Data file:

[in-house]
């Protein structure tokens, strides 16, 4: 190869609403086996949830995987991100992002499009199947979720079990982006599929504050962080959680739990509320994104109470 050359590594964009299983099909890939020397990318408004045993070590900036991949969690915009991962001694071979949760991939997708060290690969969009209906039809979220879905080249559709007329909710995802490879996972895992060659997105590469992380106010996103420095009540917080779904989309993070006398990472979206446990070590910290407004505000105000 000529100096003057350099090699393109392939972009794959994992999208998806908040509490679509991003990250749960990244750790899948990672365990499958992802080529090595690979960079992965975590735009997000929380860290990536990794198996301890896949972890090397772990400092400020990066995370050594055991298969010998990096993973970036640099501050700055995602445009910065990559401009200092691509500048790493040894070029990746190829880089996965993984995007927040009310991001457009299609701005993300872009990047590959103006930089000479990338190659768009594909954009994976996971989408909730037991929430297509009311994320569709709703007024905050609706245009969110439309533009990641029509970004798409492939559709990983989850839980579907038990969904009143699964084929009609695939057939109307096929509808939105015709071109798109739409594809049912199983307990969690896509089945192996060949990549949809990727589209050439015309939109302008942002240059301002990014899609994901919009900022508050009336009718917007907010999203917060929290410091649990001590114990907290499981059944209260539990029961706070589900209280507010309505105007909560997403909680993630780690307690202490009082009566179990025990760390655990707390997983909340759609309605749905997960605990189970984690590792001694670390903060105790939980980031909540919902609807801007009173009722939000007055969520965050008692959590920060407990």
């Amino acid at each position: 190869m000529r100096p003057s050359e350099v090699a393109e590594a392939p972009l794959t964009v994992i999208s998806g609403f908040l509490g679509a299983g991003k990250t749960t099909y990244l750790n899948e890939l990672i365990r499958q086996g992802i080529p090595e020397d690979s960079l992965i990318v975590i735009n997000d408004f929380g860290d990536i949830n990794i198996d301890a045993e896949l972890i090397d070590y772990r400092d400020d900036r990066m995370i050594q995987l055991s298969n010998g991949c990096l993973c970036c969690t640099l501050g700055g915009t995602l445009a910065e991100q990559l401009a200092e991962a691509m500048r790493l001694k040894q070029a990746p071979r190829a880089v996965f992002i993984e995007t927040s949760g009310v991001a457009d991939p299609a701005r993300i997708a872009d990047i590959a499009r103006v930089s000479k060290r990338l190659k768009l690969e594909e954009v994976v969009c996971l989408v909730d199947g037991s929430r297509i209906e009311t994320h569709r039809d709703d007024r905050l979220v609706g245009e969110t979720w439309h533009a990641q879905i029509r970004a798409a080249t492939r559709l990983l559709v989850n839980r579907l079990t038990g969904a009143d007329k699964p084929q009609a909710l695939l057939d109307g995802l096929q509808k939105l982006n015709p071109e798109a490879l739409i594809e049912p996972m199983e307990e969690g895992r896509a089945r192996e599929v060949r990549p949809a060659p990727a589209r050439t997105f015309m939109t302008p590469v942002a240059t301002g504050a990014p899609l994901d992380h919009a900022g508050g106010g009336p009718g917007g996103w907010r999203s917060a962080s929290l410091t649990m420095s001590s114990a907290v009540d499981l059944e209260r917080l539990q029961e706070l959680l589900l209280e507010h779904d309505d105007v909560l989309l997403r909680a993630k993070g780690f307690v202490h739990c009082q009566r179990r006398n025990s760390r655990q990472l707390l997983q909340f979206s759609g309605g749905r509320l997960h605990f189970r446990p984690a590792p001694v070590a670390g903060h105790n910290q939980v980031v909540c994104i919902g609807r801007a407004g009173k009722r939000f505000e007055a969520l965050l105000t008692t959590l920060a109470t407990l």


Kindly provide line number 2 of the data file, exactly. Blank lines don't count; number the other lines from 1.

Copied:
């Protein structure tokens, strides 16, 4: 190869609403086996949830995987991100992002499009199947979720079990982006599929504050962080959680739990509320994104109470 050359590594964009299983099909890939020397990318408004045993070590900036991949969690915009991962001694071979949760991939997708060290690969969009209906039809979220879905080249559709007329909710995802490879996972895992060659997105590469992380106010996103420095009540917080779904989309993070006398990472979206446990070590910290407004505000105000 000529100096003057350099090699393109392939972009794959994992999208998806908040509490679509991003990250749960990244750790899948990672365990499958992802080529090595690979960079992965975590735009997000929380860290990536990794198996301890896949972890090397772990400092400020990066995370050594055991298969010998990096993973970036640099501050700055995602445009910065990559401009200092691509500048790493040894070029990746190829880089996965993984995007927040009310991001457009299609701005993300872009990047590959103006930089000479990338190659768009594909954009994976996971989408909730037991929430297509009311994320569709709703007024905050609706245009969110439309533009990641029509970004798409492939559709990983989850839980579907038990969904009143699964084929009609695939057939109307096929509808939105015709071109798109739409594809049912199983307990969690896509089945192996060949990549949809990727589209050439015309939109302008942002240059301002990014899609994901919009900022508050009336009718917007907010999203917060929290410091649990001590114990907290499981059944209260539990029961706070589900209280507010309505105007909560997403909680993630780690307690202490009082009566179990025990760390655990707390997983909340759609309605749905997960605990189970984690590792001694670390903060105790939980980031909540919902609807801007009173009722939000007055969520965050008692959590920060407990």